• The most important one?  Actively brainstorm.   Don’t go with the first idea that you come up with because that is the obvious idea.  That’s why it is your first idea. And if it is your first idea, it is probably someone else’s as well.
  • Don’t just brainstorm fiction ideas.  Check a couple issue of the magazine and you’ll probably discover that it publishes more nonfiction than fiction.  That said, editors get more fiction.  Submit nonfiction and you’ll find yourself facing even less competition.
  • Brainstorm ten or 15 ideas.  When you have a nice, long list of ideas, look for ways to make them even more unique.  Can you combine two of them — an article on gardening with a historic piece might become an article on how certain common garden plants have changed over time.  Our lettuce is thankfully very different from medieval lettuce.

Another good thing about theme lists is that the theme gives you a hard and fast deadline.  If you have just finished one project and don’t have a new idea, it can also help your get going again on your writing.

To find out more about writing science for children, see my post at the Muffin.

Check out the theme lists for the magazines above and you may find yourself writing something new.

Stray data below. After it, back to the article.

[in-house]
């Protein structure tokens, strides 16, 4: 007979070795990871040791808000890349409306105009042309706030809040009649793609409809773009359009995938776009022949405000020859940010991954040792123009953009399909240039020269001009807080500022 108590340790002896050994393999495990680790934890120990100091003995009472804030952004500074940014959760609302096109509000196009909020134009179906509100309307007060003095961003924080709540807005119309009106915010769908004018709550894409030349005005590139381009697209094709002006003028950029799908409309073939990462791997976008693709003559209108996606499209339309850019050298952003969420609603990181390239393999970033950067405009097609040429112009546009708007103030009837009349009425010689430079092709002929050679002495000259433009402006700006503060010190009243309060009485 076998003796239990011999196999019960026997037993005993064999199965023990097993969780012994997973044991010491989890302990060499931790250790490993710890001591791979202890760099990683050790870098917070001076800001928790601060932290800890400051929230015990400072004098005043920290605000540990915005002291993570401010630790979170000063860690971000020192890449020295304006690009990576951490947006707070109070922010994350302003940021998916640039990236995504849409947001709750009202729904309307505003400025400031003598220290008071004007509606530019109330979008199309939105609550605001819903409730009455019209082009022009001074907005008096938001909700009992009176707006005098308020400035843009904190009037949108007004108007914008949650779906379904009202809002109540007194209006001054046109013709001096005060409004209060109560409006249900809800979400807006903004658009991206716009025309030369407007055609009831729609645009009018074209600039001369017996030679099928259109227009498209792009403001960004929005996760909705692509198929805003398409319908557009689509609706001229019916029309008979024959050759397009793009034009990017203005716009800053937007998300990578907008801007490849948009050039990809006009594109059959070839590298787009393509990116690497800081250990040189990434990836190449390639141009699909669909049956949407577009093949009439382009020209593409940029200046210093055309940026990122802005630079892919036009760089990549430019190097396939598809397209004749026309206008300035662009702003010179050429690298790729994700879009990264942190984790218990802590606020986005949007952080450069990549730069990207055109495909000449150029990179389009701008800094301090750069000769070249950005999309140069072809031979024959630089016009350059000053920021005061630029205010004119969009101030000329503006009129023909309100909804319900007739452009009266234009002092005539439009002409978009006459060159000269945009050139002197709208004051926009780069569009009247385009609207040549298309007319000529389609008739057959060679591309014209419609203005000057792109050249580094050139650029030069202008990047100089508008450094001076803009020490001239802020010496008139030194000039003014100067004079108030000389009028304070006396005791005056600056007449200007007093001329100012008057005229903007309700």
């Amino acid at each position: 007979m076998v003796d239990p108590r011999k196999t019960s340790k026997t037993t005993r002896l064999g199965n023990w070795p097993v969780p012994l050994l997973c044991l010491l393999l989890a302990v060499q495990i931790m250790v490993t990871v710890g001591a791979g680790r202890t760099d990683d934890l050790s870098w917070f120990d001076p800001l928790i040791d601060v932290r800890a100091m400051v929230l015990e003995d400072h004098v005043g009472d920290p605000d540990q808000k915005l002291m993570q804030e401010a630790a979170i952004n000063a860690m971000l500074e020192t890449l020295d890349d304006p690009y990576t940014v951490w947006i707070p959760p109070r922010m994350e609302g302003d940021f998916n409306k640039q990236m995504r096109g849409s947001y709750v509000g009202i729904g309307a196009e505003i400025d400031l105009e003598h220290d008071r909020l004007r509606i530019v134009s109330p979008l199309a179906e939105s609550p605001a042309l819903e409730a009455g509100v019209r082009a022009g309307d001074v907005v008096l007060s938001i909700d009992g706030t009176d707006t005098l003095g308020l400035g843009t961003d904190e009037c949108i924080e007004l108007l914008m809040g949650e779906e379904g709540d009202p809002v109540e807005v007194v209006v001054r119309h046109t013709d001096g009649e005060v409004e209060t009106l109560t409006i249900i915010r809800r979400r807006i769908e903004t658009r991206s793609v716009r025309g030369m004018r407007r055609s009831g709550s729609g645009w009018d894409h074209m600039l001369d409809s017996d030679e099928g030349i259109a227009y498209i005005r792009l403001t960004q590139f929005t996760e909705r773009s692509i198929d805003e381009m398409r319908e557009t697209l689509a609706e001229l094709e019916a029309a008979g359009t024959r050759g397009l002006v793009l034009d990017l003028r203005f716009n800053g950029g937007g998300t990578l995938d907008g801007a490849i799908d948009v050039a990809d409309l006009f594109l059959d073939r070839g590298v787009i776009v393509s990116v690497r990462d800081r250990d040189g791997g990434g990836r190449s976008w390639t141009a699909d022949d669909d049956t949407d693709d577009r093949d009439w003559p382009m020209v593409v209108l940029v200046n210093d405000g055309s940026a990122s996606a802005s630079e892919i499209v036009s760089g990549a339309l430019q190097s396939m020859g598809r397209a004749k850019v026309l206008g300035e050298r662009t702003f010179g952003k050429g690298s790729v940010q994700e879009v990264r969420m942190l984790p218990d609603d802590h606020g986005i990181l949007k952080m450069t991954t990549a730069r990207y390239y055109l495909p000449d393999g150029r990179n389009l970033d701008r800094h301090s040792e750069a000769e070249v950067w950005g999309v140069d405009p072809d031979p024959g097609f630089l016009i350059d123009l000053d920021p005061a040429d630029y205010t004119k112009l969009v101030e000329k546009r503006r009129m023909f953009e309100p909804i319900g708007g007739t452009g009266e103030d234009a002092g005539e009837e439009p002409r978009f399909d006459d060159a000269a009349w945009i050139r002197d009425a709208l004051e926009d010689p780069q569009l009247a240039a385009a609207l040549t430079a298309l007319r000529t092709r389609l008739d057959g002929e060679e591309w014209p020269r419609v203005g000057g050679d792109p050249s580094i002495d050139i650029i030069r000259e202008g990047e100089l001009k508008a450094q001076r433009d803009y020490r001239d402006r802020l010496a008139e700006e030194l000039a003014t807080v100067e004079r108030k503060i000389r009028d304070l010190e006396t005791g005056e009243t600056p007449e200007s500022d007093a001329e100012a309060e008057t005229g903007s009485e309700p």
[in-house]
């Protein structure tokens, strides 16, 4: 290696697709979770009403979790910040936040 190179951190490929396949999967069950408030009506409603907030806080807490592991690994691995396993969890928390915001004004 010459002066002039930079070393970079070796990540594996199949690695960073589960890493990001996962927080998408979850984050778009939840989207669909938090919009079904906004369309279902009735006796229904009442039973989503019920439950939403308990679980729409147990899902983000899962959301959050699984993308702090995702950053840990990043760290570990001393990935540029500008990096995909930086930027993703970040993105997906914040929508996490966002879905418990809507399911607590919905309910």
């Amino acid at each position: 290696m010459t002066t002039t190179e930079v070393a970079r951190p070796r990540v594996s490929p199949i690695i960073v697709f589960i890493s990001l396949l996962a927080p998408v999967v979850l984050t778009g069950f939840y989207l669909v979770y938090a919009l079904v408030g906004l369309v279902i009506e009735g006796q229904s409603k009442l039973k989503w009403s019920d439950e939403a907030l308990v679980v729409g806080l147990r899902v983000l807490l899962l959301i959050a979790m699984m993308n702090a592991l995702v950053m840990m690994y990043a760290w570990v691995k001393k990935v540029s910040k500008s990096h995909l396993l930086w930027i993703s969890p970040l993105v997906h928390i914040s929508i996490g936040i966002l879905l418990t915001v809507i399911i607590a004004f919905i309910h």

What Every Chapter Must Include

No matter what type of book you are writing, each and every chapter must move your story forward.  Period.

Generally, my chapters correspond to my scenes.  In each scene, your character attempts to achieve a specific goal.  She may succeed.  Most often she will fail.  Her goal at the end will almost certainly differ from her goal at the beginning.

Did you include all of the essentials in your chapter?
Did you include all of the essentials in your chapter?

Chapters and scenes don’t necessarily coincide.  A chapter is simply an easily digestible piece of story.  It gives your reader a safe place to go get something to drink, go to bed, or walk to dog.  A chapter can break a scene at a suspenseful moment.  It can pull together two brief scenes.  How ever you decide to work it, something has to happen.  It is, after all, a unit of story.

Lately, I’ve read several manuscripts with “empty chapters.”  These chapters may:

  • Establish the relationship between two characters
  • Reveal something about your main character
  • Give the reader the clues needed to solve your mystery
  • Hide these blues amid red-herring.

But because they don’t move the story forward, they can do all of this and more and still drag.

Remember, a chapter is a unit of story.  A story is a character’s attempt to achieve something.  A chapter that doesn’t help this along, is something less than a chapter.


Response Times: Waiting for the Yea or Nay